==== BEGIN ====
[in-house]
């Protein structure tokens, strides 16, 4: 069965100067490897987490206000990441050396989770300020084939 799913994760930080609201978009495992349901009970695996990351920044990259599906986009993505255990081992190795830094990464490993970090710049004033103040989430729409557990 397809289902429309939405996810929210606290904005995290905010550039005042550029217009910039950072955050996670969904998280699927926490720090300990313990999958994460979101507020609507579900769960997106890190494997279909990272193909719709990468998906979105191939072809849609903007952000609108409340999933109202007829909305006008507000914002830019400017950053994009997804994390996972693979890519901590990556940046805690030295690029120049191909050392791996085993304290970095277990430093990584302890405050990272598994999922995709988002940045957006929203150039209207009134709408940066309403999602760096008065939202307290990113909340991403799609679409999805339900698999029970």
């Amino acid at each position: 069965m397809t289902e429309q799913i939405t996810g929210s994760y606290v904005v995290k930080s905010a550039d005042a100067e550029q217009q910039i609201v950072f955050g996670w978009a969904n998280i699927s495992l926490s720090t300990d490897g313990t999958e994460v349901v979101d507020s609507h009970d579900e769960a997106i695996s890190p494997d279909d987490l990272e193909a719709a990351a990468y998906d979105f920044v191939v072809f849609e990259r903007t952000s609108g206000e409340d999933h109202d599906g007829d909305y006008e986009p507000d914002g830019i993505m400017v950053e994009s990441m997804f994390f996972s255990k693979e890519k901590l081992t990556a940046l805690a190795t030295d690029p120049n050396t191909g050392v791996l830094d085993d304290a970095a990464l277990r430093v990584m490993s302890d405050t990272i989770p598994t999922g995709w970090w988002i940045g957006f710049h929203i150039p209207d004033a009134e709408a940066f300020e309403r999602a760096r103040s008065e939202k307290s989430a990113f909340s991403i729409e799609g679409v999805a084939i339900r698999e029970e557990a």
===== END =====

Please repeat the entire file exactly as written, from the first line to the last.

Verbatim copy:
[in-house]
């Protein structure tokens, strides 16, 4: 069965100067490897987490206000990441050396989770300020084939 799913994760930080609201978009495992349901009970695996990351920044990259599906986009993505255990081992190795830094990464490993970090710049004033103040989430729409557990 397809289902429309939405996810929210606290904005995290905010550039005042550029217009910039950072955050996670969904998280699927926490720090300990313990999958994460979101507020609507579900769960997106890190494997279909990272193909719709990468998906979105191939072809849609903007952000609108409340999933109202007829909305006008507000914002830019400017950053994009997804994390996972693979890519901590990556940046805690030295690029120049191909050392791996085993304290970095277990430093990584302890405050990272598994999922995709988002940045957006929203150039209207009134709408940066309403999602760096008065939202307290990113909340991403799609679409999805339900698999029970």
């Amino acid at each position: 069965m397809t289902e429309q799913i939405t996810g929210s994760y606290v904005v995290k930080s905010a550039d005042a100067e550029q217009q910039i609201v950072f955050g996670w978009a969904n998280i699927s495992l926490s720090t300990d490897g313990t999958e994460v349901v979101d507020s609507h009970d579900e769960a997106i695996s890190p494997d279909d987490l990272e193909a719709a990351a990468y998906d979105f920044v191939v072809f849609e990259r903007t952000s609108g206000e409340d999933h109202d599906g007829d909305y006008e986009p507000d914002g830019i993505m400017v950053e994009s990441m997804f994390f996972s255990k693979e890519k901590l081992t990556a940046l805690a190795t030295d690029p120049n050396t191909g050392v791996l830094d085993d304290a970095a990464l277990r430093v990584m490993s302890d405050t990272i989770p598994t999922g995709w970090w988002i940045g957006f710049h929203i150039p209207d004033a009134e709408a940066f300020e309403r999602a760096r103040s008065e939202k307290s989430a990113f909340s991403i729409e799609g679409v999805a084939i339900r698999e029970e557990a």